Great technical battles emerge and settle themselves as evolution dictates what must happen. At the dawn of the electric age, alternating current (championed by Nicolai Tesla) battled direct current (pushed by Thomas Alva Edison). Tesla won.
A similar foundational debate emerged once it became clear that the internet was going to be huge. Should intelligence be located in the core or at the edge? Influential technologist George Gilder argued that most of the heavy lifting has to be done at the edge. A network, even operating at the speed of light, can’t support massive amounts of real-time applications and millions of users if data has to traverse great distances.
The debate has real consequences, since locating intelligence in one place or the other empowers or neutralizes different players and industry segments. The evolution of the internet during the past few years has driven intelligence farther and farther from the core. It’s only a bit of an oversimplification to say that the edge is winning.
Last month, Occams Business Research and Consulting released a report that says that mobile edge computing (MEC), driven by demands of 4G and 5G networks, will enjoy a worldwide compound annual growth rate (CAGR) of 50.2 percent from this year through 2023. The report seems to narrowly focus on mobile. More generally, the signs are that networks are undergoing something akin to centrifugal force: Things are spinning so fast that the intelligence is being forced outward.
The Internet of Things (IoT) is a key driver of the network utilization pattern Occams found. Doing things locally achieves two goals: It reduces network congestion and allows speed-intensive tasks to be supported.
The exact definitions vary, but the key is proximity. Data Center Knowledge, in a story about AT&T’s edge computing plans, featured commentary from Christian Renaud, the IoT Research Director at 451 Research. The bottom line is that real-time applications (Is it safe for the autonomous vehicle to switch lanes? Does a safety sequence at a nuclear power plant need to be triggered?) have very low tolerance for delay. They are also mission-critical, and the less exposure to the network they have, the better:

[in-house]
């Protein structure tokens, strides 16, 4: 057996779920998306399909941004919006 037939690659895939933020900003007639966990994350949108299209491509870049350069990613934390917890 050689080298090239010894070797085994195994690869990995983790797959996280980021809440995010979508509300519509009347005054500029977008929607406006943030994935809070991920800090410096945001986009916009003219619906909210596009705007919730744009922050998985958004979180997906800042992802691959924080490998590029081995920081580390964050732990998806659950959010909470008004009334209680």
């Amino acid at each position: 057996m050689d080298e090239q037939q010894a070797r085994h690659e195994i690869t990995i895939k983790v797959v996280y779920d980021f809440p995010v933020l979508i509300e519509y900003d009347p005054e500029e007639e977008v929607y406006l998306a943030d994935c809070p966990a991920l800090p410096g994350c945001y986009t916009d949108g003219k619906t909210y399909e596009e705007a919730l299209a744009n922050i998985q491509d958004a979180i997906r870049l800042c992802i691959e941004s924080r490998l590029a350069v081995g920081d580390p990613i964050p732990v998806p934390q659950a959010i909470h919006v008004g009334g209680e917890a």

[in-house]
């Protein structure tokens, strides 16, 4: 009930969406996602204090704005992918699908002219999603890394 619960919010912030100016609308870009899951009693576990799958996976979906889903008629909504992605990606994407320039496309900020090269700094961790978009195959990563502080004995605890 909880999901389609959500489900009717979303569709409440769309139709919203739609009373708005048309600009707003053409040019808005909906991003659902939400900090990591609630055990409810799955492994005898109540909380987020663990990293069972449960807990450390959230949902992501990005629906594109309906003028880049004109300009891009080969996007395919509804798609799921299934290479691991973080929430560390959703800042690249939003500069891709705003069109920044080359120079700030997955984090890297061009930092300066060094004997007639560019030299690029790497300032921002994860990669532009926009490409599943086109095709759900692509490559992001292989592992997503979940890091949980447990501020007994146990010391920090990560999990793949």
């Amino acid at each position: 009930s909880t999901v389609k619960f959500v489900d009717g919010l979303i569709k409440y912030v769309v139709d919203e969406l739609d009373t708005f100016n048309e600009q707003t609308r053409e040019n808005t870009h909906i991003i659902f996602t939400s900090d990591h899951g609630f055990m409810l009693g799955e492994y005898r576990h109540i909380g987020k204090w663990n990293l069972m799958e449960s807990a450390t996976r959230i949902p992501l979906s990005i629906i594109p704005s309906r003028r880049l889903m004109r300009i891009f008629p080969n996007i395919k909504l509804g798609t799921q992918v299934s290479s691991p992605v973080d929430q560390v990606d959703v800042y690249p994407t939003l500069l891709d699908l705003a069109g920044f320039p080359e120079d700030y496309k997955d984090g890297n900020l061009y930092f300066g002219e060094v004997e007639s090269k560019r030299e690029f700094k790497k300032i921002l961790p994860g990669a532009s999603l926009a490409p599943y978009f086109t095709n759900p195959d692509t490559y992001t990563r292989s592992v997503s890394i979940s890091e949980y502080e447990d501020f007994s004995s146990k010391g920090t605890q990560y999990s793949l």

New categories of applications — from data analytics using information from industrial sensors to upcoming consumer devices like VR headsets — are pushing the demand for compute that’s closer to where data is produced or consumed. “This is because of applications like autonomous vehicles co-ordination — vehicle to vehicle and vehicle to infrastructure — or VR, where because of the demands of your vestibulo-ocular reflex for collaborative VR, there are fixed latencies you have to adhere to,” he explains. In other words, a VR headset has to render images quickly enough to trick the mechanism in your brain responsible for moving your eyes to adjust to your head movements.
Tech Republic also looked at AT&T’s edge plans. It also mentions virtual reality and augmented reality (AR and VR), adding robotics, autonomous vehicles, improved data processing, and oversight of these functions as potential beneficiaries of the move to the edge. Network virtualization, which AT&T is pushing aggressively, plays into this trend as well, the story suggests.
The industry is starting to get serious about managing the edge. Yesterday, The Industrial Internet Consortium (IIC), an organization that works on industrial Internet of Things (IIoT) issues, announced a memorandum of understanding jointly with the Edge Computing Consortium (ECC). The two groups will identify and share IIoT best practices, collaborate on test beds and research and development projects and work on standardization, the press release says.
The core versus edge debate is decades old. What has become apparent during the past couple of years is that the edge will win.
Carl Weinschenk covers telecom for IT Business Edge. He writes about wireless technology, disaster recovery/business continuity, cellular services, the Internet of Things, machine-to-machine communications and other emerging technologies and platforms. He also covers net neutrality and related regulatory issues. Weinschenk has written about the phone companies, cable operators and related companies for decades and is senior editor of Broadband Technology Report. He can be reached at firstname.lastname@example.org and via twitter at @DailyMusicBrk.